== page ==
Building upon the global trend of museum licensing, The Met's collection (and presence in contemporary culture) has allowed it to share the stories of its art and objects through the licensed product in categories including home, social expression, fashion and beauty.
spoke to Lisa Silverman Meyers, global retail creative and marketing, licensing and partnerships head, The Metropolitan Museum of Art, to discuss the museum's licensing program, the new normal in the industry and more.
: What about this moment in our culture makes it the right time for The Met to lean into brand extension through licensing?
Lisa Silverman Meyers:
How will The Met licensed product be distinguished from an already-crowded licensing marketplace?
Met-licensed products will be inspired by best-in-the-world art and objects that visitors can't find anywhere else. Further, the social benefit derived from the sale of products will elevate their purpose and make them even more special. As the largest museum in the Western Hemisphere, holding over two million works, it is one of the few global and encyclopedic cultural institutions in the world that allow audiences to travel through both geographies and time. The Met will work closely with licensee partners to identify unique works that tell resonant stories through beautiful and unique products.
There is a vast collection at the Met. How will licensees know where to start?
The licensing team draws on an encyclopedic knowledge of the collection, supported by insights from The Met's world-renowned curatorial staff. We also closely follow trends in fashion and home and can identify relevant artworks and can't be found elsewhere. The Met collaborates with best-in-class licensing partners who are trendsetters in their own right. Working in tandem with our U.S. licensing agency, Beanstalk, we help licensees source beautiful artwork that lend themselves to the creation of unique, eye-catching designs.
Now that we're all adjusting to the new normal, what can consumers look forward to seeing and hearing from The Met in 2021 and beyond?
People will continue to see and hear from The Met as they do now and in new ways. Following health protocols, The Met re-opened our two locations, Fifth Avenue and The Cloisters, this past August and have remained open since. The Met has opened new exhibitions consistently since then from The Costume Institute's About Time: Fashion and Duration, which recently closed, to a groundbreaking retrospective of modern painter Alice Neel, "Alice Neel: People Come First," and will continue to open new exhibitions throughout 2021. We've recently launched a collaboration with John Derian where he's pulled some of his favorite prints from our collection for his wonderful decoupage items. We will launch the first wave of kids' books with Dorling Kindersley in August. In addition, we will be announcing more partnerships later in the spring with products to launch starting in the fourth quarter of this year.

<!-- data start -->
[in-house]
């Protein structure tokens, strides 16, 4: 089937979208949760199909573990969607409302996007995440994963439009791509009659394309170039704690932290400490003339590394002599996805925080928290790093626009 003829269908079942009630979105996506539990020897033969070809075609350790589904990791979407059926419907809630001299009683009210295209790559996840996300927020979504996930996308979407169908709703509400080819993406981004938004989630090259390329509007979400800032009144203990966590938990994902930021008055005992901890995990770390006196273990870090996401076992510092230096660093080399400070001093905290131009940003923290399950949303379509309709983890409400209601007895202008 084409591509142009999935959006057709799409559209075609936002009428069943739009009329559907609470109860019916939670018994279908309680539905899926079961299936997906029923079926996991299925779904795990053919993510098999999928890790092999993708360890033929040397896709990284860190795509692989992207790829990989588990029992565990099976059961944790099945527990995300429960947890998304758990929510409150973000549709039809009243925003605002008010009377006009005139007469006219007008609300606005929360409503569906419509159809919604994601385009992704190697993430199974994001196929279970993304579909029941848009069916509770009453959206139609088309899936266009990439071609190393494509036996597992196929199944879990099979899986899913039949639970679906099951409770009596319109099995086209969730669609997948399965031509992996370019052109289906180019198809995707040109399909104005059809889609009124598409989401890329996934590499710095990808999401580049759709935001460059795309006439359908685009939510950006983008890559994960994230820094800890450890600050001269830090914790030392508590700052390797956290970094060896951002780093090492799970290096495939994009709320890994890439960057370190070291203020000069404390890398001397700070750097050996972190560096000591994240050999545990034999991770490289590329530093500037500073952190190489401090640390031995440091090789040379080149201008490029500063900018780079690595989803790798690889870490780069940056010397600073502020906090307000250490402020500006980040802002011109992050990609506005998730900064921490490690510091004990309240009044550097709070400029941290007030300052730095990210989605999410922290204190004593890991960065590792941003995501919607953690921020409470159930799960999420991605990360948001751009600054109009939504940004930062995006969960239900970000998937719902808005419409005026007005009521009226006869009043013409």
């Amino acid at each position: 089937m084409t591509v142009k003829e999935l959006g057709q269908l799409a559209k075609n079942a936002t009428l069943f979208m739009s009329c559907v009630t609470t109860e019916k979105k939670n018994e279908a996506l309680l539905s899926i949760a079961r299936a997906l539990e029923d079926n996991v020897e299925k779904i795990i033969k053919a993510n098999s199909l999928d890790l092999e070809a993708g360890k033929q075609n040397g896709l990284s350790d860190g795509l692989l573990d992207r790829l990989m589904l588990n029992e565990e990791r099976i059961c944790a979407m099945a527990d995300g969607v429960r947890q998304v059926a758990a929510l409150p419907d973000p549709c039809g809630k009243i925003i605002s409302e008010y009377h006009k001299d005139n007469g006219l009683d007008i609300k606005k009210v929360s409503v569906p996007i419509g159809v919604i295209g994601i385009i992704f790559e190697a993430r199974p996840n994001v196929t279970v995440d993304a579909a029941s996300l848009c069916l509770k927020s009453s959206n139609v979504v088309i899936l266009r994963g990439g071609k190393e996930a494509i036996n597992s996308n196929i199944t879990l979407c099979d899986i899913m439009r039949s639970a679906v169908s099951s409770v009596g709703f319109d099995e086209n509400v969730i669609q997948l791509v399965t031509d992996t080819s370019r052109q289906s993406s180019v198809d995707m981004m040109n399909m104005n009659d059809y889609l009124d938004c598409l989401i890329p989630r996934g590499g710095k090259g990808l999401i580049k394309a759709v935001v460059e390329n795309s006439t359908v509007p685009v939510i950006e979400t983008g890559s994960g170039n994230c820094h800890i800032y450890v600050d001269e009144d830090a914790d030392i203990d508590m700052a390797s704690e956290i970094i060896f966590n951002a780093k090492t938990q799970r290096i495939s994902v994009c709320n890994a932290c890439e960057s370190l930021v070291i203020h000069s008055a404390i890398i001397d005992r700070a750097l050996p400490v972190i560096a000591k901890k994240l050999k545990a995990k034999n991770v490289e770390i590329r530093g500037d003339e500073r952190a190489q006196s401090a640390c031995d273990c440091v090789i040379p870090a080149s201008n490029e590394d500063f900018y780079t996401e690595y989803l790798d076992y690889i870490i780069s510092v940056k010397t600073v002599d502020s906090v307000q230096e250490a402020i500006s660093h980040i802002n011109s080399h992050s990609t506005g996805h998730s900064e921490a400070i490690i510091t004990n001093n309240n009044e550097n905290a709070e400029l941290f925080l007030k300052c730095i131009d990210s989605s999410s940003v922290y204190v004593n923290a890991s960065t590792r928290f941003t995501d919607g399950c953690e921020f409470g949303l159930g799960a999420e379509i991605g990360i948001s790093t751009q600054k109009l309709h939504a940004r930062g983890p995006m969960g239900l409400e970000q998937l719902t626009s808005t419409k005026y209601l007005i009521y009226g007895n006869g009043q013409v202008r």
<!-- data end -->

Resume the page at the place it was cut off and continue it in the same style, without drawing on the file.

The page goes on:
How can The Met's licensing program act as a counterbalance to the inaccurate perception that museums are old-fashioned?
I'm not sure the term is "old-fashioned" as much as it is "not for me" – there can still be a sense that museums are only for specific kinds of people. We seek to be a truly welcoming space for all: locally, nationally and globally. With 7.4 million in-person visitors and 30 million online visitors – 50 percent of whom are Millennials – we're also one of the most socially engaged cultural institutions in the world, with 3.8 million Instagram followers and 2 million on Facebook; we're about as 21st century as you can get. Located in the beating heart of New York City, The Met is a museum of the world, for the world and in the world. The museum does not simply study and present the art of earlier times but aims to inform and inspire the current time. As we look to the future, we want to create opportunities to connect and contextualize our works in engaging ways.
From a licensing perspective, we've seen how impactful the collection can be when placed in a modern context. Last August, we were overwhelmed by the positive response to our Met 150th Anniversary Edit, a capsule collection of co-branded products with eleven modern brands from Allbirds, KidRobot and Baggu bags to Catbird, Mast Brothers Chocolate and Estee Lauder. We continue to see a surge of products in the marketplace that celebrate fine art and museums, which we welcome (even when it celebrates other museums). We're seeing wonderful examples of engaging with art on social media, such as the "twinning" challenges on Instagram last spring and summer. We believe that unique, well-designed products speak for themselves.
What are three key takeaways the licensing community should know about The Met and where it intends to go vis a vis licensing?
One, The Met is one of the most beloved cultural institutions in the world and its licensed products will surprise, delight and inspire consumers. Two, products will sit comfortably next to the world's great brands – both at retail and in consumers' homes; and Three, because The Met is also a retailer – we run a store, issue seasonal catalogs and maintain an e-commerce website - we understand manufacturing and retail challenges and opportunities, and the necessity to be collaborative and responsive.
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